It's fair to say there exists a level of social and economic inequality within Asean.
Following the 1997 Asian financial crisis that exposed Asean's vulnerability to cross-border capital flows, the region has undergone a significant transformation, from a bloc of mostly underdeveloped and developing countries to one with the world's most dynamic economies collectively.
However, rapid development has led to rising income disparity and high levels of inequality, which undermine the fight against poverty, slow down economic growth and threaten social cohesion.
It was after the Asian financial crisis that Mahathir Mohamad, then the prime minister of Malaysia, floated the idea of having a common currency for the region. In 2019 he reiterated the proposal, stating that such a currency was "not to be used locally but for the purpose of settling of trade". It would be pegged to gold, with the intention of creating a currency that replaces the US dollar as the medium of regional trade and investment.
Why the push for a common currency in Asean? All we need to do is look at Europe. In the 23 years since the euro was adopted, it has contributed to the stability, competitiveness and prosperity of European economies. The single currency has helped to keep prices stable and protected participating economies from exchange-rate volatility.
However, while Europe has shown that a common currency does and can work in a globalised world, there needs to be caution. We all recall how the European sovereign debt crisis of a decade ago was indirectly brought about by the euro's single monetary policy that did not fit local economic conditions.
FLOATING RATE RISKS
Under floating exchange rate regimes, currencies tend to be more volatile than is warranted by the economic fundamentals of an economy. This is especially true of small developing economies with thin capital markets.
Many Asian emerging market economies hold significant US dollar-denominated reserve assets to guard against potential financial instability. With this level of reliance on the dollar, Asian countries are highly exposed to shocks arising from changes in economic policy and conditions related to the US. Our economies are subject to global financial cycles in capital flows, asset prices and credit growth.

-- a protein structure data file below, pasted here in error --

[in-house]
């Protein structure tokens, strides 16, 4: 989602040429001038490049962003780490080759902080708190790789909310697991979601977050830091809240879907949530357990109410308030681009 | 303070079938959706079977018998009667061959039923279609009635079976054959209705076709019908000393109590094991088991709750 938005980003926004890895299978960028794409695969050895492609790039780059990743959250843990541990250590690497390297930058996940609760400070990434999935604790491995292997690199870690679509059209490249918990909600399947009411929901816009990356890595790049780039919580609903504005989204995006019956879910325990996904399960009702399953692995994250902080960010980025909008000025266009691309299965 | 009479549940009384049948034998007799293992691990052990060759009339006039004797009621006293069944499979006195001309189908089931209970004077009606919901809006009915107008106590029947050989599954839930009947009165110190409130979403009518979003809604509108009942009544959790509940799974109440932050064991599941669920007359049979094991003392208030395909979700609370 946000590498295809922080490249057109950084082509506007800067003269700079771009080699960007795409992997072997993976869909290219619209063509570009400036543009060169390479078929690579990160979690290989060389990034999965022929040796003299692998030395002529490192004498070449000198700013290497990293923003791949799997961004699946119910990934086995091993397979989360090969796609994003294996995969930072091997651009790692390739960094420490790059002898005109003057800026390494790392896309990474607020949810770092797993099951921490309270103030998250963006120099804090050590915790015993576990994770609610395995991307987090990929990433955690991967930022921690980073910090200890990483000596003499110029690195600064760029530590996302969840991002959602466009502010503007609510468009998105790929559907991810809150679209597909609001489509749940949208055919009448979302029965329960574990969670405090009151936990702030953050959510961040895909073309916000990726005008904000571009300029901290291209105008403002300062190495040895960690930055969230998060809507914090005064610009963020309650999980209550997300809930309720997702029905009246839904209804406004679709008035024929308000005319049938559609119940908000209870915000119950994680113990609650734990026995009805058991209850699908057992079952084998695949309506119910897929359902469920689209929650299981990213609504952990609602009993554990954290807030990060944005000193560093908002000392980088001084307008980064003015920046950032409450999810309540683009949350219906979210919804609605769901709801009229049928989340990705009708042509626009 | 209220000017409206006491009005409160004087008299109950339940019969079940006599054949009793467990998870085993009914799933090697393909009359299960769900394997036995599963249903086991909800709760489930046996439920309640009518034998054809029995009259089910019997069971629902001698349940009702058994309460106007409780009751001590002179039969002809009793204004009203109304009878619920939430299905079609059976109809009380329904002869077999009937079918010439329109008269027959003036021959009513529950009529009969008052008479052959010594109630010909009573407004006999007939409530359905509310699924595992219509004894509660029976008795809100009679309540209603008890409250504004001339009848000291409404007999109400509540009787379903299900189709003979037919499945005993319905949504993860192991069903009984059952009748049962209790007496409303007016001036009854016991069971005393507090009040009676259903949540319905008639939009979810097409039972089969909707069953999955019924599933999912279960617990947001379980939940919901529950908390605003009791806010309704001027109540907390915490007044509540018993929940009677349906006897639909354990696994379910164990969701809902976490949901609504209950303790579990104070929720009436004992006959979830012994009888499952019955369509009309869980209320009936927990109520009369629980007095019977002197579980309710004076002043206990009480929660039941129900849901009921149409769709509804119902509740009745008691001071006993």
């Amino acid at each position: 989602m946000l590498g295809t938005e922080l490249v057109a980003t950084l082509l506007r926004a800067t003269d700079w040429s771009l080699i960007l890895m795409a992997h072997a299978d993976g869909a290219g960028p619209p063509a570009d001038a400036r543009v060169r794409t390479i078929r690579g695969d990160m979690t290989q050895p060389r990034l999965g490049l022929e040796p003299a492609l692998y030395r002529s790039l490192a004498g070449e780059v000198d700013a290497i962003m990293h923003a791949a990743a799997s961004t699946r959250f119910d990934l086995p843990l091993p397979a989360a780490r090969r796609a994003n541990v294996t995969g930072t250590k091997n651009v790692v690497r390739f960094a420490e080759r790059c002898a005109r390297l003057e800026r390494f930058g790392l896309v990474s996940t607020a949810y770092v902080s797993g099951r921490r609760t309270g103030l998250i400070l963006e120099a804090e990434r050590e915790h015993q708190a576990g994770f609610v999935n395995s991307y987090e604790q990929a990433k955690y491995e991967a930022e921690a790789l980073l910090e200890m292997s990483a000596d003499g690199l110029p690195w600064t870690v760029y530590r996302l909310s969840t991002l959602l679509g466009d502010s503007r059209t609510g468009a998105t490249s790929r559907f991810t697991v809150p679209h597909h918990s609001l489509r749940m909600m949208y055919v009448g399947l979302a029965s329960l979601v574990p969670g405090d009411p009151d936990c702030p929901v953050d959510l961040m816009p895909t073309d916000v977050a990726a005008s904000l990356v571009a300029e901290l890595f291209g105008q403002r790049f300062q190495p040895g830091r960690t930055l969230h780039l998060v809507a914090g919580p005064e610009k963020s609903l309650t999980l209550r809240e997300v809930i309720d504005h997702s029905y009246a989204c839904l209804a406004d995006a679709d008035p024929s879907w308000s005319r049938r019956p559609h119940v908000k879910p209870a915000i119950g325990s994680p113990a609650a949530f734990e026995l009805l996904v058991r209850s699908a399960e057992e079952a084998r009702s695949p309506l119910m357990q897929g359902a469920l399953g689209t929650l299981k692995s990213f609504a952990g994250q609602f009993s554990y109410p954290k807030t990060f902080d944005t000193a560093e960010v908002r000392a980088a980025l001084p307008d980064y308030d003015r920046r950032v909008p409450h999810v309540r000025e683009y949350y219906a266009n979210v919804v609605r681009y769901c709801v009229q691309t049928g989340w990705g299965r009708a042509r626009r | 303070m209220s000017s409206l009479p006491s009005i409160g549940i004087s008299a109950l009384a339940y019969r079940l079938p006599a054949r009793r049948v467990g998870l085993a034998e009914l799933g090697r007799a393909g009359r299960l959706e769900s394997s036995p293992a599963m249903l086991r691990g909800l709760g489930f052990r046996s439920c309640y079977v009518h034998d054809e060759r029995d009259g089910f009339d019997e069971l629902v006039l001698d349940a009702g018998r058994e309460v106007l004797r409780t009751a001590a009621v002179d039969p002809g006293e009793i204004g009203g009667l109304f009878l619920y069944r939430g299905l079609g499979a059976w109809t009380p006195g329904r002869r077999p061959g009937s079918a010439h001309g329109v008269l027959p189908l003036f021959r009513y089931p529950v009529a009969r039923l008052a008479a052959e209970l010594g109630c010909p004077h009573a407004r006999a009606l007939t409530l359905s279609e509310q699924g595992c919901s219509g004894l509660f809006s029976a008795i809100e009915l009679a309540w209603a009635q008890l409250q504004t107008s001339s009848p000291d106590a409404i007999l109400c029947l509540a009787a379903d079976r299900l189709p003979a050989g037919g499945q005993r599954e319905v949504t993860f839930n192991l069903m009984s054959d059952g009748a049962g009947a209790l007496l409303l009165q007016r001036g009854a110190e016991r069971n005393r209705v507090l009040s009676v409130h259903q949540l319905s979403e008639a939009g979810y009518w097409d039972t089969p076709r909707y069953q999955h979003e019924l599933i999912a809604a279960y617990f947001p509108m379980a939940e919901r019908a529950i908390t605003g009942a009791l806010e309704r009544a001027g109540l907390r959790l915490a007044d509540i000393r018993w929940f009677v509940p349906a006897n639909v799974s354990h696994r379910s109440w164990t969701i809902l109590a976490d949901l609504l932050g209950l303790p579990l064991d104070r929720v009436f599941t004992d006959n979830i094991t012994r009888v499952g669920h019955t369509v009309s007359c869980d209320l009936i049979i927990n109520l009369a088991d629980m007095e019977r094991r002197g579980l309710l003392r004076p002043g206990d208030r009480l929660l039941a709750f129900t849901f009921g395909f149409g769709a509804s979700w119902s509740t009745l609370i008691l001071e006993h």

Developing countries with large unhedged foreign currency liabilities, therefore, often "fear to float". Monetary policies in such countries tend to be pro-cyclical rather than counter-cyclical.
Belying the expectations of advocates of floating exchange-rate regimes, flexible rates have often become a source of shocks rather than shock absorbers. Disproportionate volatility in exchange rates has led to increased uncertainty, lower trade and investment and reduced overall economic growth.
What benefits can a common currency bring to Asean -- and more specifically to Thailand?
Just as a common language facilitates effective communication among people, a common currency could help eliminate exchange-rate uncertainty, guard against speculative attacks and raise Asean's bargaining power.
Long-term interest rates may potentially decline and become less volatile. A common currency will also facilitate greater flows of intraregional trade, thus putting pressure on prices and resulting in cheaper goods and services.
Individuals will also benefit because they will no longer have to change money when travelling within the region and will be able to compare prices more readily. Given Thailand's prime location, this could further intra-Asean trade interests for the country.
Services such as healthcare, education and tourism will potentially become more affordable to other Asean citizens, increasing demand in these sectors. Manpower and talent can be easily interchanged, leading to greater employment opportunities as well as increased economic integration among Asean countries.
However, sustaining a common currency at a practical level might be more difficult than adopting it.
According to an Asian Development Bank report, factors that hinder adoption include very different levels of economic development, weaknesses in the financial sectors of many countries, and an inadequacy of "resource pooling mechanisms" and institutions required for a currency union. Most importantly, the region lacks the political preconditions for monetary cooperation, the bank said.
A common currency needs robust financial systems and markets, as well as strong institutional support. Not all Asean countries have such institutions to deal with threats to the financial sector, which have increased in recent years.
In Thailand, the return of political protests following the easing of mobility restrictions could set the stage for political, and therefore economic, uncertainty.
Then there is the lack of control over national monetary and fiscal policies, restricting governments' sovereignty and autonomy. Not all Asean members are willing to accept this in a heartbeat.
Perhaps the adoption of a digital currency, which countries such as Singapore and Cambodia are currently exploring to enhance payment efficiency, could be the key to solving the issues posed above. Digital currencies and other innovations in payment systems could increase the speed of domestic and cross-border transactions, reduce transaction costs, and eventually broaden access to the financial system for poor and rural households.
Economically, a common currency can serve to benefit countries that have weighed the costs of potentially losing monetary autonomy against the benefits of a currency union.
The growth and development of Asean may be uplifted with a common currency -- helping the region improve its financial stability and contributing to the world economy.
Vijay Eswaran is the founder and executive chairman of the QI Group of Companies, a conglomerate headquartered in Hong Kong that has diverse interests in education, retail, direct selling, real estate, hospitality and luxury products.